Saturday, August 3, 2013

Need for Functional Foremanship or Functional Organization of Foremen - F.W. Taylor

It is this great difference in the type of the organization required
that so frequently renders managers who have been eminently successful
in one line utter failures when they undertake the direction of works of
a different kind. This is particularly true of men successful in tonnage
work who are placed in charge of shops involving much greater detail.

In selecting an organization for illustration, it would seem best to
choose one of the most elaborate. The manner in which this can be
simplified to suit a less intricate case will readily suggest itself to
any one interested in the subject. One of the most difficult works to
organize is that of a large engineering establishment building
miscellaneous machinery, and the writer has therefore chosen this for

Practically all of the shops of this class are organized upon what may
be called the military plan. The orders from the general are transmitted
through the colonels, majors, captains, lieutenants and noncommissioned
officers to the men. In the same way the orders in industrial
establishments go from the manager through superintendents, foremen of
shops, assistant foremen and gang bosses to the men. In an establishment
of this kind the duties of the foremen, gang bosses, etc., are so
varied, and call for an amount of special information coupled with such
a variety of natural ability, that only men of unusual qualities to
start with, and who have had years of special training, can perform them
in a satisfactory manner. It is because of the difficulty--almost the
impossibility of getting suitable foremen and gang bosses, more than for
any other reason, that we so seldom hear of a miscellaneous machine
works starting in on a large scale and meeting with much, if any,
success for the first few years. This difficulty is not fully realized
by the managers of the old well established companies, since their
superintendents and assistants have grown up with the business, and have
been gradually worked into and fitted for their especial duties through
years of training and the process of natural selection. Even in these
establishments, however, this difficulty has impressed itself upon the
managers so forcibly that most of them have of late years spent
thousands of dollars in re-grouping their machine tools for the purpose
of making their foremanship more effective. The planers have been placed
in one group, slotters in another, lathes in another, etc., so as to
demand a smaller range of experience and less diversity of knowledge
from their respective foremen.

For an establishment, then, of this kind, starting up on a large scale,
it may be said to be an impossibility to get suitable superintendents
and foremen.

The writer found this difficulty at first to be an almost insurmountable
obstacle to his work in organizing manufacturing establishments; and
after years of experience, overcoming the opposition of the heads of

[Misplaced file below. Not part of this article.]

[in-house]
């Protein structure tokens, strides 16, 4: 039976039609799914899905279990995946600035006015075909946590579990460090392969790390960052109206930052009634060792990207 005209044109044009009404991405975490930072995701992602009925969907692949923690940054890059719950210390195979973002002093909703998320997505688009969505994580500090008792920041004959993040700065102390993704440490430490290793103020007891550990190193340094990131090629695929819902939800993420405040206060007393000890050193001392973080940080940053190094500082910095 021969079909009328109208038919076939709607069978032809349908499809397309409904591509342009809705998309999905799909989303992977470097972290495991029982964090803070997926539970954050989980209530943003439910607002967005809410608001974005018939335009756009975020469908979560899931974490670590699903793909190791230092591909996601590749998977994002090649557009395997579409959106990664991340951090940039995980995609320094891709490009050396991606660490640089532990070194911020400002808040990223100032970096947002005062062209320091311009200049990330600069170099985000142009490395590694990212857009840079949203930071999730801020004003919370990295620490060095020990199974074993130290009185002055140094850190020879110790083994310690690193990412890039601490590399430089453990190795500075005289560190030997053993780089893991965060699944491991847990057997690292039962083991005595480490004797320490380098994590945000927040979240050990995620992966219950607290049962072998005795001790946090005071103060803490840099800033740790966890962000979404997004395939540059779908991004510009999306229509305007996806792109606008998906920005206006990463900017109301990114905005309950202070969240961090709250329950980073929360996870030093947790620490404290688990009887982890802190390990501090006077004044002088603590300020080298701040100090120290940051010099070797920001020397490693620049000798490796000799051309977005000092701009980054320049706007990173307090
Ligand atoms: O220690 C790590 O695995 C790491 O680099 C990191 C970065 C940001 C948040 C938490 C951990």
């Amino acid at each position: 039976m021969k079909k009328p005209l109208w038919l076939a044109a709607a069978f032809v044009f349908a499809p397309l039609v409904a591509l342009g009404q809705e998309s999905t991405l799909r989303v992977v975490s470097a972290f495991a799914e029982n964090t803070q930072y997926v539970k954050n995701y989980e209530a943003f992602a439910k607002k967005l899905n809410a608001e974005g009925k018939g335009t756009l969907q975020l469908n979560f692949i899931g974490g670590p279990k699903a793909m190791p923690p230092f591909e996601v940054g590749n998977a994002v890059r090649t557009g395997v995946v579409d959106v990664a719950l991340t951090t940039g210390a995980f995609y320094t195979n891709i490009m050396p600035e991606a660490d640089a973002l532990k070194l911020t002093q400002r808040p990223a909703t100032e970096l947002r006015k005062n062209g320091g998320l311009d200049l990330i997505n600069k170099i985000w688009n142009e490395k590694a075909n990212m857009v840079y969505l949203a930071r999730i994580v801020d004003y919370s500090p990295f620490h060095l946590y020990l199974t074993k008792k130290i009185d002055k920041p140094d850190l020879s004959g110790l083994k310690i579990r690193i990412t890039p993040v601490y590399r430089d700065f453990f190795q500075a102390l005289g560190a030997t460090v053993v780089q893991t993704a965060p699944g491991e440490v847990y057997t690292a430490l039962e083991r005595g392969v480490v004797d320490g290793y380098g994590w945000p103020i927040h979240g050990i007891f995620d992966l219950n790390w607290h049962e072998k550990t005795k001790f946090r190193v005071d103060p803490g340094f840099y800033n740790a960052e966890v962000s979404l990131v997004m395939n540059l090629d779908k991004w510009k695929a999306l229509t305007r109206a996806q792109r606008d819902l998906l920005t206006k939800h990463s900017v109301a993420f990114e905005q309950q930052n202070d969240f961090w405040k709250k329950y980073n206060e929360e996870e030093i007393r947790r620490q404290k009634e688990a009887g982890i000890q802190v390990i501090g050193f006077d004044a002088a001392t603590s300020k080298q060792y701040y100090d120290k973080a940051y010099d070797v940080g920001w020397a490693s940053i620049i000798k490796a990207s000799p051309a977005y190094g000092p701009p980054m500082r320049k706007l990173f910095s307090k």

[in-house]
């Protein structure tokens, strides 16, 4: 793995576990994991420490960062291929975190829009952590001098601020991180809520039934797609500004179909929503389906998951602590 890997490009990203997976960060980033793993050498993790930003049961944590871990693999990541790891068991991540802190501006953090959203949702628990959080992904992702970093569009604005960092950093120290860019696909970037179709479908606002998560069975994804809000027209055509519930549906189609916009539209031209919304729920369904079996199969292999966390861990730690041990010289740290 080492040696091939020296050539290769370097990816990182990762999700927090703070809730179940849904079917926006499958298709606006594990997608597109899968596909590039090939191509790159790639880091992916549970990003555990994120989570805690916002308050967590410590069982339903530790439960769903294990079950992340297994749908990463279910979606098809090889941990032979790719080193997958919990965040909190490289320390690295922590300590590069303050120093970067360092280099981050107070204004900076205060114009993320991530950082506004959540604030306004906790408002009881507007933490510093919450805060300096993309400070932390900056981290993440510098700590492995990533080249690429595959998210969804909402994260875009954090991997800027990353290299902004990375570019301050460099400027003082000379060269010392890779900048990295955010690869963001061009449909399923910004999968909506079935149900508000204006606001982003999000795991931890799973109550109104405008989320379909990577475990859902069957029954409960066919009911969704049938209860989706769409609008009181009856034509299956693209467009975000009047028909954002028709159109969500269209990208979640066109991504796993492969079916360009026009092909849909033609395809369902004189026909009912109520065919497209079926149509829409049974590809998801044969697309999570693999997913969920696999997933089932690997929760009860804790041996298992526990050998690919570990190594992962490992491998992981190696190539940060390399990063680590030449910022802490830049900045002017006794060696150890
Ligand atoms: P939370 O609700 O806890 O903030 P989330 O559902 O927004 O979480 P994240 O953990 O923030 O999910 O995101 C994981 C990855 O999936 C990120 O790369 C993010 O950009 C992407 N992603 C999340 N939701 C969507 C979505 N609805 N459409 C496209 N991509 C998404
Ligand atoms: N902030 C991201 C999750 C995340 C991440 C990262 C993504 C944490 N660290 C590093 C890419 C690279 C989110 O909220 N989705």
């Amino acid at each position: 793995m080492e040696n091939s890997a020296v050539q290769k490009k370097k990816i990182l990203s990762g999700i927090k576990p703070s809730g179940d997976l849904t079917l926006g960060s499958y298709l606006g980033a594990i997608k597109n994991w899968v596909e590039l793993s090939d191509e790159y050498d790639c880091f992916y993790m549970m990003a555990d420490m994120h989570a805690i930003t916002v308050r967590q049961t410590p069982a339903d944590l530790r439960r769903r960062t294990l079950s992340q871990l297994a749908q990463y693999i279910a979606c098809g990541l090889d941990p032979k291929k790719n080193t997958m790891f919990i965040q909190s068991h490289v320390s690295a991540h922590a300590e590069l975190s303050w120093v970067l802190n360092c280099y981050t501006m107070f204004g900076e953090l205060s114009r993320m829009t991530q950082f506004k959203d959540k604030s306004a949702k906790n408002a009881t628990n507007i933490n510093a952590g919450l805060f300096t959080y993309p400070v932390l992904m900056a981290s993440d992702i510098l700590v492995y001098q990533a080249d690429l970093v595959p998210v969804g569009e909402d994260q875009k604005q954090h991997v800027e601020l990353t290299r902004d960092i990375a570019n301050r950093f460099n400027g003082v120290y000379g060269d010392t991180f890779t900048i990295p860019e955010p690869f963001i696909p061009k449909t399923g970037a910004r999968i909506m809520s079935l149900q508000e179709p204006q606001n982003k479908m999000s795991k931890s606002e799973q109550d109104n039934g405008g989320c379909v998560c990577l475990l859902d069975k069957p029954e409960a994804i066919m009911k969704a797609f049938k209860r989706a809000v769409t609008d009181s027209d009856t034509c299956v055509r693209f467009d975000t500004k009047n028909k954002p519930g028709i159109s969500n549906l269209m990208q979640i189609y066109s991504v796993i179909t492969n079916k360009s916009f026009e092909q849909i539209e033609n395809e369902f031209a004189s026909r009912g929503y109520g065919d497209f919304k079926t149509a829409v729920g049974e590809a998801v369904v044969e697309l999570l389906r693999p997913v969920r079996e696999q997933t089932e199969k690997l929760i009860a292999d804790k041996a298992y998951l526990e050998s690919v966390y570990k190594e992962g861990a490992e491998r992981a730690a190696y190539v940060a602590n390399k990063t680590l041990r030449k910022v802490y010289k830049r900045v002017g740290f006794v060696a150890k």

departments and the foremen and gang bosses, and training them to their
new duties, still remains the greatest problem in organization. The
writer has had comparatively little trouble in inducing workmen to
change their ways and to increase their speed, providing the proper
object lessons are presented to them, and time enough is allowed for
these to produce their effect. It is rarely the case, however, that
superintendents and foremen can find any reasons for changing their
methods, which, as far as they can see, have been successful. And
having, as a rule, obtained their positions owing to their unusual force
of character, and being accustomed daily to rule other men, their
opposition is generally effective.

In the writer's experience, almost all shops are under-officered.
Invariably the number of leading men employed is not sufficient to do
the work economically. Under the military type of organization, the
foreman is held responsible for the successful running of the entire
shop, and when we measure his duties by the standard of the four leading
principles of management above referred to, it becomes apparent that in
his case these conditions are as far as possible from being fulfilled.
His duties may be briefly enumerated in the following way. He must lay
out the work for the whole shop, see that each piece of work goes in the
proper order to the right machine, and that the man at the machine knows
just what is to be done and how he is to do it. He must see that the
work is not slighted, and that it is done fast, and all the while he
must look ahead a month or so, either to provide more men to do the work
or more work for the men to do. He must constantly discipline the men
and readjust their wages, and in addition to this must fix piece work
prices and supervise the timekeeping.

The first of the four leading principles in management calls for a
clearly defined and circumscribed task.

F.W. Taylor, Shop Management

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